Syed Foaad Hussain
Any martyred soldier leaves behind an aggrieved family and number of relatives. However, what apparently seems a sorrowful demise indeed carries along a substantial message for us.
Responsible nations do not forget their heroes. However, for Pakistani people, perhaps, there is a need to define who the heroes are and who are not. Would you call them heroes who shoot polio workers, blow up mosques and shrines, and attack religious processions? Or, those brave soldiers who risk their lives on the borders to protect us, day and night? These upright soldiers are serving us regardless of the media discourse on the possibilities of dialogue with the killers of 40,000 innocent people.
Indeed, each martyred soldier has a story, say, of gallantry and of his personal life. A number of examples can be quoted in this context. The courageous security officials yelled at the Taliban and pledged their lives to protect the land after a bomb blast on police van in Karachi left many dead and injured. For parents, it is haunting to even imagine receiving the dead body of their son, brought up with sheer love and care. Yet, one stands wonderstruck to see the parents of martyred ones reclaiming vows to pay any sacrifice for the protection of beloved country.
I have a similar true story to share. A couple of days ago, I had the opportunity to meet the family of martyr Major Jahanzeb Adnan, who lost his life last week in an exchange of fire with the Taliban in Matni area in the outskirts of Peshawar.
It was a routine patrolling when the terrorists opened gunfire. Major Jahanzeb and his team fully retaliated to the attack killing three terrorists on the spot. In the meanwhile, the terrorists targeted and killed Major Jahanzeb.
Major Jahanzeb belongs to a military family in Multan. He was son of retired Lt Col Malik Noor Muhammad. He left a widow and three kids behind while the eldest daughter is seven. Earlier, I thought the parents or wives of the martyred ones can barely control their emotions. However, it was only after meeting Major Jahanzeb’s family that I realized how martyrdom strengthens the courage of the siblings. It was jaw-dropping to see his wife proudly sharing everything about the late husband. She expressed her determination to raise the kids so as to follow the footsteps of their father. Mrs Jahanzeb is just 26.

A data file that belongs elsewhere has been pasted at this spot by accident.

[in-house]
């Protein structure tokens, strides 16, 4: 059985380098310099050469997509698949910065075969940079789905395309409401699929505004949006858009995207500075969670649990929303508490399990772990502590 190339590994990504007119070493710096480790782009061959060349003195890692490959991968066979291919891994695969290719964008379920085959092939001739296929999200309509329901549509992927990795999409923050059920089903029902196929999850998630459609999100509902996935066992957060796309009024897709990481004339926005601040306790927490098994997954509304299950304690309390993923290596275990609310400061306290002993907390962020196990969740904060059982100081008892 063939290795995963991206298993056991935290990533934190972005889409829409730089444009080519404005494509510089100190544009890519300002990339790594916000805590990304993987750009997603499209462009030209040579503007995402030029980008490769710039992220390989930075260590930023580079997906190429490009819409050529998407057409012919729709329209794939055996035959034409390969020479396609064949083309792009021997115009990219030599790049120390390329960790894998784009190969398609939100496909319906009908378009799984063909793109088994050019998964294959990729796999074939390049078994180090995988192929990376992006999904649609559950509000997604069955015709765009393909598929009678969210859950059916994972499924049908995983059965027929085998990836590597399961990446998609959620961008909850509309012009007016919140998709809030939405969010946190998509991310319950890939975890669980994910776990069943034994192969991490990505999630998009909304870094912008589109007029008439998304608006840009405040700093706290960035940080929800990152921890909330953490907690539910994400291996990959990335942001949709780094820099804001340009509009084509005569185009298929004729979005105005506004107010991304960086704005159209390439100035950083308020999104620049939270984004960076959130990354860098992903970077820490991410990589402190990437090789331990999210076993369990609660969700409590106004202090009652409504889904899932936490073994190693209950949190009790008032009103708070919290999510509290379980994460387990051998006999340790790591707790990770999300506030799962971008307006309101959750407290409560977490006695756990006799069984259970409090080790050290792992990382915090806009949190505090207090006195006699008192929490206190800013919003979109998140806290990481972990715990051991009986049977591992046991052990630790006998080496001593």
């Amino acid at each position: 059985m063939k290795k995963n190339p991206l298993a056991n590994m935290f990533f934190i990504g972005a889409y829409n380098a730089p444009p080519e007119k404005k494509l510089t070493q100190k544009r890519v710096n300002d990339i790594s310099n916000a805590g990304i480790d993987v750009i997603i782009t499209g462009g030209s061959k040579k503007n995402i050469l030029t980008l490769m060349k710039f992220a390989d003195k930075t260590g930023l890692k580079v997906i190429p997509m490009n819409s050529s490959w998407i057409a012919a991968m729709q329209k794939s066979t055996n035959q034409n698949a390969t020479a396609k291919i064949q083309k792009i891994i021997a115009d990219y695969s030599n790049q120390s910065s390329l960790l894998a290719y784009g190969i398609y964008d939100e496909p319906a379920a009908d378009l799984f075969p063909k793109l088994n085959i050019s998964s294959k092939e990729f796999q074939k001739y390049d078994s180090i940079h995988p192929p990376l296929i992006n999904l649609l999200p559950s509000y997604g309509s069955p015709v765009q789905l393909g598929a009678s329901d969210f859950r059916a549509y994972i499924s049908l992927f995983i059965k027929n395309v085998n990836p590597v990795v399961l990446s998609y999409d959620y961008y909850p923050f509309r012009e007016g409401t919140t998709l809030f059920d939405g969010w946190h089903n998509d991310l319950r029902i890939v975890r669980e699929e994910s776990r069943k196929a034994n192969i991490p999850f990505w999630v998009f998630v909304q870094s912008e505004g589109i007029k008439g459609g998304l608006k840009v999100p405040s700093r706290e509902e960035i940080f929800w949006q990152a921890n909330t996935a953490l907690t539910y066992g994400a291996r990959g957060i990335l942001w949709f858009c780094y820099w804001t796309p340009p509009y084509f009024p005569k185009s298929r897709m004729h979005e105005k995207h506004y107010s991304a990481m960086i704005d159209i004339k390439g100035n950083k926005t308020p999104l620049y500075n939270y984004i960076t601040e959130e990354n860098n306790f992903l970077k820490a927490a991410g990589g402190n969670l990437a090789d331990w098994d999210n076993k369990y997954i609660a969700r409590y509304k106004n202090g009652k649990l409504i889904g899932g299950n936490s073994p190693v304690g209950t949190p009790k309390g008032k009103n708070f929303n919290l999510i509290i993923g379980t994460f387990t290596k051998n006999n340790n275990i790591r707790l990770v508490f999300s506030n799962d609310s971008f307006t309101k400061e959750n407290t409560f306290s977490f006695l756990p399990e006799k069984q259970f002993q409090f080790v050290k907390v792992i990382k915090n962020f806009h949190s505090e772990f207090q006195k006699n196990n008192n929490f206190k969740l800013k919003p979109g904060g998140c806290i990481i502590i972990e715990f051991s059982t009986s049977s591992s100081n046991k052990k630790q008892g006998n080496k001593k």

This single story serves the purpose enough to differentiate between friends and foes. It is prime time for Pakistan and its people to fully support our brave soldiers who receive bullets on their bodies to protect our lives. A soldier, on the warfront, is not bothered by the question of negotiating with the Taliban. They sacrifice their today for our tomorrow. Indeed, we as nation are indebted to the selfless services provided to us by the soldiers. Thus, we should stand by our forces and be prepared to extend support as much as possible.
Syed Foaad Hassan, is a Lahore based Journalist, Publicist and Advertiser. He Has Done MS in Mass Communication from Beaconhouse National University.